Fur prices take welcome jump

Honeoye, N.Y. — Trappers in New York are benefiting from a widely-improved global fur market in what’s considered to be one of the best years for pelt prices in recent memory.

Prices at auctions around the state and internationally during the 2011-12 season have been streaking upward on nearly every furbearer species,giving the industry a much-needed boost.

North American Fur Auctions (NAFA), the world’s biggest fur auction clearinghouse, experienced full clearance of its wild fur offering at its large annual auction Feb. 20-21 in Toronto, Ontario. The organization noted that the full clearance was its first in several years and cited the increasing use of fur in fashion trends that has trickled down to the end consumer.

Adding to the swelling prices is stronger competition among fur-buying countries due to the influx of new countries entering the marketplace such as Belarus and Ukraine, which did not previously have a presence in the bidding process.
Within New York state, trappers are pleased with local and regional auctions – the largest of which was held by the Genesee Valley Trappers Association (GVTA) on Feb. 19. Bob Hughes, auctioneer for GVTA and several other associations around the state, believes this year is one for the record books.

“Fur prices have been unheard of in some instances,” he said. “Many trappers are reporting personal bests with their price averages, and when that happens across the board for new and old trappers, that means it has been a good season.”

Canine prices responded aggressively to significant demand and increasing high fashion use. Red fox averaged an impressive $31.86 at the GVTA auction and also hit a new high for the species at NAFA. Coyote pelts leveled at $27.91 as the better quality furs saw intense demand via the trim trade. Grey fox, while not carrying as heavy demand, managed a respectable $25.53 each due to low trapper submissions.

Raccoon trended higher despite large stockpiles throughout the market chain. NAFA had originally expressed some reservations about the fur heading into its February auction; however, the clearinghouse sold its entire 365,000 lot of furs. State trappers earned a solid $10.24 average at GVTA, with a significant portion of submissions selling green rather than put-up. “Buyers look for green fur sometimes because they have a producer who prefers to put up fur with their own uniform standards,” Hughes said. “Still, the put-up furs at auction tend to carry the better average.”

Wild mink prices have been booming for the entire season and saw an average of $20.18, which is noteworthy considering the differences in pelt value based on gender, with males being worth more. Prices of wild mink usually trend after the ranch mink market movement, and since ranch mink prices have been elevated, current wild mink price levels will continue.

Muskrat continued to stay at unusually elevated prices, with an $11.60 average. Prices for the furbearer rose tremendously early in the season due to low stockpiles and steady demand. Because New York’s muskrats are arguably the highest quality offering within the marketplace, Empire State trappers who targeted the species have had an exceptional selling season.

“Some of the prices being paid for muskrat at local auctions have been the result of buyers who simply cannot get their hands on enough ’rat pelts and are forced to compete,” Hughes said. “I averaged almost $15 each on a lot of 17 muskrats in Honeoye (the GVTA auction). That’s the best price I’ve ever earned for a muskrat and I’ve caught quite a few in my time.”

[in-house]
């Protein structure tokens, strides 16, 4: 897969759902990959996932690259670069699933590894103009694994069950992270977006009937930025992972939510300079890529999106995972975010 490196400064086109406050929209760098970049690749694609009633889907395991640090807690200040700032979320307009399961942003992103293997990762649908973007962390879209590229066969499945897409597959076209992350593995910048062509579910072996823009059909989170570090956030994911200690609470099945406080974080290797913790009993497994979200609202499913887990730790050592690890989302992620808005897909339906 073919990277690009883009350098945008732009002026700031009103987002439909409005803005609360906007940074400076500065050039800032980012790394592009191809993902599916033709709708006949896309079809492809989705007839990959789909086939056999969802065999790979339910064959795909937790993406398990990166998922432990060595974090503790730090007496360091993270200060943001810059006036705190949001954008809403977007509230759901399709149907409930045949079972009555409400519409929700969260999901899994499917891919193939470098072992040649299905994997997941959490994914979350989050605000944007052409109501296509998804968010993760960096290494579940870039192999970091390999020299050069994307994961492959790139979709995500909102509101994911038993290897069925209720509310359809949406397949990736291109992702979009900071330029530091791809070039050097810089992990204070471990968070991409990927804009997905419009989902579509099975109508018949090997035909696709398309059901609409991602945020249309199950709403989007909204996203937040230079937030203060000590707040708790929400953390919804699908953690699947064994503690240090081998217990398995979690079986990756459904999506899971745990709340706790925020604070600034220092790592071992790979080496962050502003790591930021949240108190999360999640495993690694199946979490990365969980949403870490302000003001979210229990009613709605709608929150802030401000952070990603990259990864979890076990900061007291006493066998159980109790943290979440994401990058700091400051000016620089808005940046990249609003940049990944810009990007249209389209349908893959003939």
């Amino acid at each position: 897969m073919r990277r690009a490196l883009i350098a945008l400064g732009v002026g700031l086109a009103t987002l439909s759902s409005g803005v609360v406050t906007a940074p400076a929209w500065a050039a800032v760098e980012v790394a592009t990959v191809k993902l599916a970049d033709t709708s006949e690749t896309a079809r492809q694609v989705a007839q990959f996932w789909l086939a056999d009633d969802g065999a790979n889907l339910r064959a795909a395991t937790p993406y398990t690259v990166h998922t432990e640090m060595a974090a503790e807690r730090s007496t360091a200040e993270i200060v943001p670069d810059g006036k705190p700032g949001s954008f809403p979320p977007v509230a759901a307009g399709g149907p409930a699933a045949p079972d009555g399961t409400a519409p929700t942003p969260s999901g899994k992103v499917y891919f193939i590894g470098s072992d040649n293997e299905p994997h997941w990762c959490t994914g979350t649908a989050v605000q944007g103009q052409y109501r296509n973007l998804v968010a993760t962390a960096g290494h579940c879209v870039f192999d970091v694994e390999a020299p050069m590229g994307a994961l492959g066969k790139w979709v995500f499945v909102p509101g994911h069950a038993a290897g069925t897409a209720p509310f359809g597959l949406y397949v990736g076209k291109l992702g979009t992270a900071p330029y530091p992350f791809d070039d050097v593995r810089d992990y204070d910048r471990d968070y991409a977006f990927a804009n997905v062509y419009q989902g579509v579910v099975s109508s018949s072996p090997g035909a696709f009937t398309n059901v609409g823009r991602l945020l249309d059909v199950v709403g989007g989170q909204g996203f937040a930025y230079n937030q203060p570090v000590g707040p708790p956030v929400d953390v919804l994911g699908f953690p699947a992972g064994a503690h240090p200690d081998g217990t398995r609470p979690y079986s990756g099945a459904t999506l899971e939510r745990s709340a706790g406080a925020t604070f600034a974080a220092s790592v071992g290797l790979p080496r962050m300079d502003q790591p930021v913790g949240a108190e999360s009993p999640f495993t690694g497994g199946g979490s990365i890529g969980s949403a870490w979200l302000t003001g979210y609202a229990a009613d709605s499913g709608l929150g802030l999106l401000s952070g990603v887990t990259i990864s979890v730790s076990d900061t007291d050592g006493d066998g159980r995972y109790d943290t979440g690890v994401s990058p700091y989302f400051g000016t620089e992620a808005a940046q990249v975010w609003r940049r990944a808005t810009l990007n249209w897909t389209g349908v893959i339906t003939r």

Quality fisher and marten pelts fetched close to and even surpassed triple digit prices at NAFA, with averages of $94.43 and $116.26, respectively. That continued a trend of strong performance for both furs due to their high-fashion status. Otter also broke the $100 mark at NAFA, with a $102 average based on limited supply.

Beaver, which has been a price laggard in recent years due to a lack of international interest, has finally been caught up in the market-wide improvements. An average pelt fetched $24.71 – a notable increase over past performances.
Officials said the price increase likely resulted from buyers who became willing to purchase the fur despite expensive and time-consuming processing. “With other furs going up, buyers were able to buy beaver fur as a logical alternative because the cost and time could be absorbed with cheap labor in some countries like China,” Hughes said.

NAFA also recently instituted training within China to assist in streamlining beaver processing, and the move is paying dividends as Chinese buyers were large consumers of the fur at its auction, leaving the industry with a positive outlook for future beaver sales.

Beaver castor demand continued to support pro-trapper prices at an average of $43 per pound. Supply levels are expected to keep prices within this range for the short-term. “Most castor ends up in the hands of two or three producers nationwide,” Hughes said. “Quality castor is hard to find and buyers are simply willing to pay a premium for it.”

Hughes believes this season will wrap up just as the way it started – on a high note.

“I think trappers are going to finish this year out with a smile on their face. Good fur prices tend to do that. Any additional furs they haven’t sold yet will get good a good price when they do,” he said. “Most trappers are already looking forward to next year. I think it’ll be as good or even better.”

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